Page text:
Release Date: 30th November 2018
Wreck It Ralph and his best friend Vanellope, go online to find a replacement controller for Sugar Rush, the colourful, candy-and-chocolate-themed racing game in which she competes. But soon enough, they lose their bearings and minds amid the labyrinth of the internet. From the off you’re quickly transported from the 8bit nostalgia to the horrifyingly vivid depiction of the World Wide Web. The internet’s many quirks like ad pop ups, social media and online shopping are hilariously accurate and incredibly relatable. Throwing online gaming into the mix quickly pushes Vanellope and Ralph’s friendship loyalties to the limit.
There’s no faulting this sequels many layers of references and familiar faces, from the likes of Disney princesses, Star Wars and the epic Marvel universe. Ralph Breaks The Internet is no wreck, thanks to several big laughs and some sweet messages about online behaviour that should connect with both kids and parents.
Reviewed by: David Thomson
Rated: 4/5 Stars
Release Date: 21st November 2018
Highly recommended film, we loved it.
The story is pretty consistent all the way through, with some relevance to the true legend of Robin Hood, but an added twist on the reasons for the crusades. The setting was very good however costume was a little bizarre, medieval with a modern twist in places.
All the characters were believable and Jamie Fox made a fabulous side-kick, following in the vein of Morgan Freeman to Kevin Costner’s Robin. I Loved Taron Egerton as the lead, still very kingsman-esk but in my opinion a fine Lord Robin of Loxley.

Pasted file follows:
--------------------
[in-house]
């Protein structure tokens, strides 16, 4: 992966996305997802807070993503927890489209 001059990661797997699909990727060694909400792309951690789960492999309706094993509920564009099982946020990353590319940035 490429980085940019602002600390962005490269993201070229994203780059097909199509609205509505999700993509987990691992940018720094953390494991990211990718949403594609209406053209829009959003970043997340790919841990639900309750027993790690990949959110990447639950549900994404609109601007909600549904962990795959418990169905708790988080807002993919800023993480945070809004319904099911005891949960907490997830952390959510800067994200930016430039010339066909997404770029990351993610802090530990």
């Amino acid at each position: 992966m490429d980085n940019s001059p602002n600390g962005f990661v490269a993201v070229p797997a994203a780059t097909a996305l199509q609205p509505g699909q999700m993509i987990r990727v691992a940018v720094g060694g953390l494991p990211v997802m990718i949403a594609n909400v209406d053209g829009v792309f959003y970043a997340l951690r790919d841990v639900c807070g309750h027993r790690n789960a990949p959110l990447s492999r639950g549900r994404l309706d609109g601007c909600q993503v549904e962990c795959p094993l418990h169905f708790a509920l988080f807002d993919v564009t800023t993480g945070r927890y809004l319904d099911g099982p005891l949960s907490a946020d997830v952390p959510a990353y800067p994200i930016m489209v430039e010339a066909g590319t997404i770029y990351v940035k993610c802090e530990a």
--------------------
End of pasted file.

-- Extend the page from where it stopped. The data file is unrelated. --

The age classification was pretty spot on, for modern films, although lots of moderate violence, very little blood, and not too much swearing as I recall.
This movie was a good watch, great on the big screen, will do equally well on television too.
Thoroughly enjoyed it.
Reviewed by: Emma Morris
Rated: 5/5 Stars
Release Date: 23rd November 2018
The film is based on a poor, unloved Coventry in desperate need to prove itself as the ‘Christmas town of the year’ in a major national rock-opera competition. Just in time, in walks the guy to help the kiddies secure the prize, the supremely-irritating Jerry Poppy.
He announces that he is the brother of a character who featured in the previous Nativity films… the point at which you will probably realise that you can remember absolutely nothing about any of them.
The joke is that in a classroom of kids, he is the biggest kid of all!
Although he starts off being rather irritating, he actually becomes faintly endearing as he leads you towards converging coincidences and a let’s-go-home happy rock-opera finale. Adding to the poignancy of it all is that the film pulls in a refugee boy and his dad and promptly separates them… you know what will happen in the end.
Persuasively it also tells us that the boy who has got absolutely everything can also be the loneliest boy in the world if he hasn’t got the love and attention of his parents – beautifully played by Anna Chancellor and Hugh Dennis, distracted, busy and ripe for a little bit of emotional re-education.
There is a feeling that all the threads are shoehorned into the finale, but result is still a (slightly-premature) festive glow at the end of it all, a film which is content to be nice – nothing more, nothing less, just really, really nice.
Reviewed by: Alexis Pay
Rated: 3/5 stars